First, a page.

U.K. Shadow Home Secretary, Diane Abbott, became a member of parliament in 1987. A pioneer for young black diaspora, she was the first black woman MP and since her appointment, she has had a rocky relationship with the British media. It is largely undisputed that Diane Abbott is and has been a politician of great consequence and prowess; her speech on civil liberties in 2008 amidst the Counter-Terrorism Bill won scores of recognition and a “Parliamentary Speech of the Year” award from The Spectator, her work specifically on black children in education is unmatched by any other MP and her stance as an outspoken, black feminist has won her the respect of many politicians, commentators and journalists alike. So, why is such a woman of high regard, with a resume to rival many MPs in the cabinet referred to as ‘an ape in lipstick’? The answer is simple, nobody seems to want to address misogynoir in British politics.
Amidst the accusations thrown about black Supreme Court justice Clarence Thomas upon his nomination, he said something that can be applied directly to what we see everyday in the obsessive mocking, hypercriticism and constant abuse towards Diane Abbott that we see every day on social media, news outlets and occasionally amongst fellow MPs. Clarence said – quite publicly, regarding the accusations surrounding him – that: “it is a high-tech lynching for uppity blacks who in any way deign to think for themselves, to do for themselves, to have different ideas” (Source). This logic can be applied to attitudes towards Diane Abbott within the politics community, it comes across that white people in particularly don’t like to be challenged on the basis of race, it’s largely a topic that many in the U.K. would rather ignore and have brushed under the rug as opposed to directly address the way it is in (comparatively) in the U.S.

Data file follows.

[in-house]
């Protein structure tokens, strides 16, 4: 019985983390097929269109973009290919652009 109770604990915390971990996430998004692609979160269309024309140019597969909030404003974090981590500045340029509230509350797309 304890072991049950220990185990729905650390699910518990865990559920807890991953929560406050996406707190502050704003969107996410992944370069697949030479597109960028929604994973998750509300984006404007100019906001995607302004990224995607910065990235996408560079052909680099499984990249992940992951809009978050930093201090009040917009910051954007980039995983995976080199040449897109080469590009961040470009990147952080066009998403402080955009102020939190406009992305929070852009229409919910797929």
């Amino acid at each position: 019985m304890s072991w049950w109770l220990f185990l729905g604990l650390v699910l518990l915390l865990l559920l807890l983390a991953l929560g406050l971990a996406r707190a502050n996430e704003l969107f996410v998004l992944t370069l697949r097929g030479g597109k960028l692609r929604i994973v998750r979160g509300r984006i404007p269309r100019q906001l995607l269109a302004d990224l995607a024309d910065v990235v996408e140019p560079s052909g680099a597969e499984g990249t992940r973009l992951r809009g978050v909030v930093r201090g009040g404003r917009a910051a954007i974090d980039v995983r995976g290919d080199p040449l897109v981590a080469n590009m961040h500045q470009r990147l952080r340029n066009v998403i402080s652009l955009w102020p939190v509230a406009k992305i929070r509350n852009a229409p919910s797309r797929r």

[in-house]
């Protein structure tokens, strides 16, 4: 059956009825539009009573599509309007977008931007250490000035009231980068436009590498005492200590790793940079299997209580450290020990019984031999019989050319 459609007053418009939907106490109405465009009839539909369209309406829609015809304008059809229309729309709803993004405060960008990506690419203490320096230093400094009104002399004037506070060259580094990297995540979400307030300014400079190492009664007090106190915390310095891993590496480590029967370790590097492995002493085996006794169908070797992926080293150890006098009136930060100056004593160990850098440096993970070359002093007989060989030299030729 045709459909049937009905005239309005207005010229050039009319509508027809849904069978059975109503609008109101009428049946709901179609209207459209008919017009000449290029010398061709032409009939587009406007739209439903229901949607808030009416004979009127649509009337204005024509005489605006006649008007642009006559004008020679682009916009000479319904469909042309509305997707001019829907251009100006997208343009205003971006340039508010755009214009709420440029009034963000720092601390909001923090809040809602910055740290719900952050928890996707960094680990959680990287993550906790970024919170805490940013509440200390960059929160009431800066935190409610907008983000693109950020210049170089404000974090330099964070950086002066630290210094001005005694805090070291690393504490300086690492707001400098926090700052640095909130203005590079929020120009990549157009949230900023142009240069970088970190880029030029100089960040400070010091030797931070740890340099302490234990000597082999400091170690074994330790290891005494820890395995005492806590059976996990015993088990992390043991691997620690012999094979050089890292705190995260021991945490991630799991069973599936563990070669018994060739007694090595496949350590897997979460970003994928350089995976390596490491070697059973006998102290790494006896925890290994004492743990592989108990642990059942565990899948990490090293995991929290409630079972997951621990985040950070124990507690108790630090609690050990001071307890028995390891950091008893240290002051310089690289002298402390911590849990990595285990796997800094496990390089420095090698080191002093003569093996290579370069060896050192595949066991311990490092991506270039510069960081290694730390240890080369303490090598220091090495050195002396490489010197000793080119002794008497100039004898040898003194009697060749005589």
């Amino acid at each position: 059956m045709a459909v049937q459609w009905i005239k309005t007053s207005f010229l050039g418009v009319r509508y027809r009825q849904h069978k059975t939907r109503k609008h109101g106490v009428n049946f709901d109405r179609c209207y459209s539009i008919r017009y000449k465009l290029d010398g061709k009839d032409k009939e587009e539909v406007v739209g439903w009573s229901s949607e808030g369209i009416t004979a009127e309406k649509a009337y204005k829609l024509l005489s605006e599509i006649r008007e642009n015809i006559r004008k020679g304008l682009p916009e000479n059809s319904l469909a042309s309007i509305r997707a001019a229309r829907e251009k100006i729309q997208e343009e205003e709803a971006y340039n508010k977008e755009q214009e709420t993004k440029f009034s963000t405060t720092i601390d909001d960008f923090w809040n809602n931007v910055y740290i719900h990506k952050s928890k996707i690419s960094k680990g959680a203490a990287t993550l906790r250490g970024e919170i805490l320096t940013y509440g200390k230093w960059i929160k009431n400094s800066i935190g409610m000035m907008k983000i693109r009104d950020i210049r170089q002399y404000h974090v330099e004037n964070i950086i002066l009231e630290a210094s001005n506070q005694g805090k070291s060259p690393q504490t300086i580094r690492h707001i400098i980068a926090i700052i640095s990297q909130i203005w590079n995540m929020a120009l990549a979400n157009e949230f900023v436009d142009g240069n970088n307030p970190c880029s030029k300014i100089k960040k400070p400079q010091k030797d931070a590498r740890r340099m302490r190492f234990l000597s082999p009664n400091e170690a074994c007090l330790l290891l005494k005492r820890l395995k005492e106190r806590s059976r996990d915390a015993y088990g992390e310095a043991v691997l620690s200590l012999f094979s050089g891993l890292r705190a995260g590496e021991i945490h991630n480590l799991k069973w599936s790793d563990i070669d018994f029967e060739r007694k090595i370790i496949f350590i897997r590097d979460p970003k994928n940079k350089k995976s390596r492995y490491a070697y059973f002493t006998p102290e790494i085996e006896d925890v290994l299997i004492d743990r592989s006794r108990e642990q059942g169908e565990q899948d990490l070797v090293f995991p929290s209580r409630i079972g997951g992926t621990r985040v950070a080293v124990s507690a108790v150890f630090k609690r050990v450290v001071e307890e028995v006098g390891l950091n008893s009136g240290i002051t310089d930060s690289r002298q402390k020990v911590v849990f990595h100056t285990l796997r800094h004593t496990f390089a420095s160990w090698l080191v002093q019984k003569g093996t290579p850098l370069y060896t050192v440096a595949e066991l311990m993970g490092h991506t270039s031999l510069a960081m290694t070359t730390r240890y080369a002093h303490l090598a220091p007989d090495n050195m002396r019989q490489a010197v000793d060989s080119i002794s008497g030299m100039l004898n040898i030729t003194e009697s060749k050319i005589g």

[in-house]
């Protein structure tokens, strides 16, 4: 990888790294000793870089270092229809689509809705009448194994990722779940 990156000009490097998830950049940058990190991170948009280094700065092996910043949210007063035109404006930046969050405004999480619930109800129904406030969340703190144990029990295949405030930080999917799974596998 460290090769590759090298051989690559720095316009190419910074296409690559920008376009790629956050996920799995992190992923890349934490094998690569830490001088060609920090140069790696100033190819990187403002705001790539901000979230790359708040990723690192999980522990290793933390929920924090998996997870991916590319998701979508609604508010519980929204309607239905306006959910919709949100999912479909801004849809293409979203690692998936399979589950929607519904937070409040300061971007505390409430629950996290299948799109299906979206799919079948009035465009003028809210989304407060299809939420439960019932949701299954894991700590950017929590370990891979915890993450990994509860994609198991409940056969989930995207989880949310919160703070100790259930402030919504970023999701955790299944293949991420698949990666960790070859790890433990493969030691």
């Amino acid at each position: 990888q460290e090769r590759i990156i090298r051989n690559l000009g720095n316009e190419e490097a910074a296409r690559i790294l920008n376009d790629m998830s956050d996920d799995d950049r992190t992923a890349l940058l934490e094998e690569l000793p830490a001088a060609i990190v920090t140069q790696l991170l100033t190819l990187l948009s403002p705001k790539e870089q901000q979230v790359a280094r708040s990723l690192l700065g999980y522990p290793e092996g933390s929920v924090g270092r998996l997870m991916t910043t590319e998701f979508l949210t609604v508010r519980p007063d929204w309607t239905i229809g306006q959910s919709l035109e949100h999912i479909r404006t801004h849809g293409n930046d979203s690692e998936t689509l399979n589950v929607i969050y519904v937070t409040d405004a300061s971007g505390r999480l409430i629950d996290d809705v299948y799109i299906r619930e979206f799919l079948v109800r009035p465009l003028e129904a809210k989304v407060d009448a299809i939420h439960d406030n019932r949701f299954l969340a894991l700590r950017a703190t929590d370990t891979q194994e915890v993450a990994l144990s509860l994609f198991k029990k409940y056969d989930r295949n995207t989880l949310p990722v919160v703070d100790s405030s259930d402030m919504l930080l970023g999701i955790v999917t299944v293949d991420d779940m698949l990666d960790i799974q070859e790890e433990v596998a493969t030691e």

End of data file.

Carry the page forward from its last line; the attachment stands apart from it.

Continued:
This is particularly seen when Diane, as a black woman, addresses race herself: controversial comments such as “White people love playing ‘divide and rule'” have earned her labels from critics such as “anti-white”, “racist” and “crass”. To many, however, this was simply the violent reaction of a majority white society who don’t like being told the truth about themselves, instead of taking Abbott’s understanding of white people in the western world into consideration, they shut it down with a silencing wave of faux-outrage and spouts of “reverse racism” claims. The truth, however, is pretty clear: nobody wants to hear the analysis of white people from an unapologetically outspoken black woman and that’s why they resort to insults such as: ‘Pathetic useless fat black piece of shit Abbott. Just a piece of pig shit pond slime who should be fucking hung (if they could find a tree big enough to take the fat bitch’s weight)’. This, disgusting and vile attack on Diane Abbott is less than just the tip of the iceberg in regards to the consistent abuse that she’s faced over her thirty years as a British MP.
Diane Abbott, in the wake of the fresh wave of abuse against her integrity, character and competency as an MP spoke out directly against “blatantly racist and sexist abuse online” for the first time in her thirty years as a British member of parliament. In her article for the Guardian, she addressed the growing the growing exposure of blatant racism, sexism and xenophobia towards minority groups all over the world in the aftermath of Brexit last June and Trump’s election in November. While most MPs in the U.K. ignore racial factors behind Brexit and Trump’s election, Diane – again – unapologetically uses her position to address a topic that politicians treat as a hot potato and while this may not win her favors with the majority of the white gaze, she earns the respect of many veteran MPs and political spectators.
Since her appointment in 1987, we have seen 4 new black woman MPs added to parliament over the past 30 years, despite this being slight progress, Britain is definitely not moving fast enough in its movement towards greater representation and understanding of black women in politics. However, it fills me with pride and joy that Diane Abbott – despite seemingly unbearable abuse and constant attacks – continues to fight the growingly difficult task of representing minorities and refuses to be silenced.
Thank you, Diane Abbott – you’re an inspiration to young black diaspora all over the U.K.